People in Venezuela continue to wait on news of the president.
Today we went to a Ministry where a Christmas Mass was turned into a collective prayer for the commander-in-chief. There I met Marlene Vanegas who says she won't stop praying until President Hugo Chavez has fully recovered. She dresses all in red, the colour of Chavez's socialist revolution.
She turned to me and said:
Chavez is a man, he is the people, he is hope. We had never had a president like him, that has given himself to his people. I think that he got ill because of that.
On Wednesday, Nicolas Maduro, the vice president, updated the nation on Chavez's condition. We evaluated the process of the operation and we want to tell the Venezuelan people that the surgery was complex, difficult, delicate, which tells us the post-surgery is also going to be complex and tough.
On the streets of Caracas, people watched in anguish as Maduro called on Venezuelans to come together and put political differences aside.
They looked grim, sad, worried.
They are trying to remain optimistic that the man they call commander will return on time for his inauguration, scheduled to take place on January 10. They say that they cannot imagine a future without Chavez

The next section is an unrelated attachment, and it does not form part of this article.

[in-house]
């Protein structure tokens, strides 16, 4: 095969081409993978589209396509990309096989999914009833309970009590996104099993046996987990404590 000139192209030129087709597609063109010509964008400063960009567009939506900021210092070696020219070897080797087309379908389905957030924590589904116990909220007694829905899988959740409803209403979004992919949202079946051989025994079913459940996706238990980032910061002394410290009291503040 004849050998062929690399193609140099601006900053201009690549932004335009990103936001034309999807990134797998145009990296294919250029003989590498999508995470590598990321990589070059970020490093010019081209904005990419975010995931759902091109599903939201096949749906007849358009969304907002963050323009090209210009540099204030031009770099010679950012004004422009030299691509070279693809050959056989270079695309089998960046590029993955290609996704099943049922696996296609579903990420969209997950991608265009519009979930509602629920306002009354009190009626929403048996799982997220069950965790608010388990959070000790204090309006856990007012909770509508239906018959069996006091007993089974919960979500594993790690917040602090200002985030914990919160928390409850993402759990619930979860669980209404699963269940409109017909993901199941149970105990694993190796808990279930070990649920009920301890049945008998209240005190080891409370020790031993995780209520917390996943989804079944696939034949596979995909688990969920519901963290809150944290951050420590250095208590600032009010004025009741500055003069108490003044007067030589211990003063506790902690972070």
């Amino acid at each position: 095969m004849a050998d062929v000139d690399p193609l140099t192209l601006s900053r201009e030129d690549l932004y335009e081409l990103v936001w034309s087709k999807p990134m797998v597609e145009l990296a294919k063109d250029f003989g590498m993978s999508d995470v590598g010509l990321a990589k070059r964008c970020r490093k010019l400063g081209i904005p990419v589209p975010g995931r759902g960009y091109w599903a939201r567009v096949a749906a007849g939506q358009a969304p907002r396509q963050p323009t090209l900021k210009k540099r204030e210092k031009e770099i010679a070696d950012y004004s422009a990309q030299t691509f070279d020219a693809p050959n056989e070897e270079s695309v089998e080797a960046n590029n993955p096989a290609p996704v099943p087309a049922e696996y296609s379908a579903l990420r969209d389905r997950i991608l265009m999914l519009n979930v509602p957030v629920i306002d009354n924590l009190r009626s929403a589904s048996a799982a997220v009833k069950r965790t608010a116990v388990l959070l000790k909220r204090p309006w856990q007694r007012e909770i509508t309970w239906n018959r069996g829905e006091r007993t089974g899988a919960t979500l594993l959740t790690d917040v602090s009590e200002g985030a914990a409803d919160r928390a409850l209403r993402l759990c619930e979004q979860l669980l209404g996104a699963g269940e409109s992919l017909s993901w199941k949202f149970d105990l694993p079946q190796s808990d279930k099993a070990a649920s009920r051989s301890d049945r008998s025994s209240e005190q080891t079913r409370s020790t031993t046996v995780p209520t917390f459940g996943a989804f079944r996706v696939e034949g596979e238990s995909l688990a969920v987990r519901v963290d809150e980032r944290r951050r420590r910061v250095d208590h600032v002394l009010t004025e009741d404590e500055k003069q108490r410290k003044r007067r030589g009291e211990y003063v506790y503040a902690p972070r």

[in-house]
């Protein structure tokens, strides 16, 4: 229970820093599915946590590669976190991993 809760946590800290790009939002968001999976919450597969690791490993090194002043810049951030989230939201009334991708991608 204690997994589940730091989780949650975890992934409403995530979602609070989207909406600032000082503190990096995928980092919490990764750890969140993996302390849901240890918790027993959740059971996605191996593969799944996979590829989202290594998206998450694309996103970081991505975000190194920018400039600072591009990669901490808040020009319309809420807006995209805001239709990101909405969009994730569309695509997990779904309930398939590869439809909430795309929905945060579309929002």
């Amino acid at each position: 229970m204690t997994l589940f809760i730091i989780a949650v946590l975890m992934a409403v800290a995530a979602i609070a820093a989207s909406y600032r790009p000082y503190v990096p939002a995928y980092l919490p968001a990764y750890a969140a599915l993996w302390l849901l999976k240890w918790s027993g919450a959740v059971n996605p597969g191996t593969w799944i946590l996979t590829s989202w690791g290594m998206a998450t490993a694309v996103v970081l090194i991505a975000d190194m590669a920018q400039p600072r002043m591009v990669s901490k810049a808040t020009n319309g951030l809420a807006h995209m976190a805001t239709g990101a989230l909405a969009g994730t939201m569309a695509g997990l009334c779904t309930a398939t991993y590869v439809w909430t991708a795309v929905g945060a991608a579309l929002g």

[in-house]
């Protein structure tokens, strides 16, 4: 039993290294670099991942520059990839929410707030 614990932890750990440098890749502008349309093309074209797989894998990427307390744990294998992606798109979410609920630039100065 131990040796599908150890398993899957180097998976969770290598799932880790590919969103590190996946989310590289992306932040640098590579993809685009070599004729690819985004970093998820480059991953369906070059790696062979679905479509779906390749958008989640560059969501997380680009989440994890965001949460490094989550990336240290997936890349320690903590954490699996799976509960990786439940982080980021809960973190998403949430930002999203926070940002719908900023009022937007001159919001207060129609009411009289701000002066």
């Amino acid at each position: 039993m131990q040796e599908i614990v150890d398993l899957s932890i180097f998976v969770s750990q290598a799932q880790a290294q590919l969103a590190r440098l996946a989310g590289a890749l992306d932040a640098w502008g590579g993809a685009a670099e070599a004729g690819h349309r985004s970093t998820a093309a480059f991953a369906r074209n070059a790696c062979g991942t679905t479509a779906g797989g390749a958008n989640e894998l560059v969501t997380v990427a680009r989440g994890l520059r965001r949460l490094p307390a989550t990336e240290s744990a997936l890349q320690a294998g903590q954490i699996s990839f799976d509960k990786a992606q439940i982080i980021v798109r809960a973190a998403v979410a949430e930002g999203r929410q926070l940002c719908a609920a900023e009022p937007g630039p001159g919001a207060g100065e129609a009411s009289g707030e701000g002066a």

Since Chavez's surgery the government has updated the public on the president's condition, always careful to not give too many details. His health has been managed with extreme secrecy.
The opposition says Caracas is being too vague. Calros Vechio, of the Popular Will Party told me:
I had to ask for information via twitter because nobody is telling us what he has. We still don't know what type of cancer he has, or who his doctors are. We have the right to know what is going on.
Only two months prior people celebrated Chavez's re-election. Now, even with the vice president's reassurances, people in Venezuela are worried about what may come next.
Follow Teresa Bo on Twitter: @TeresaBo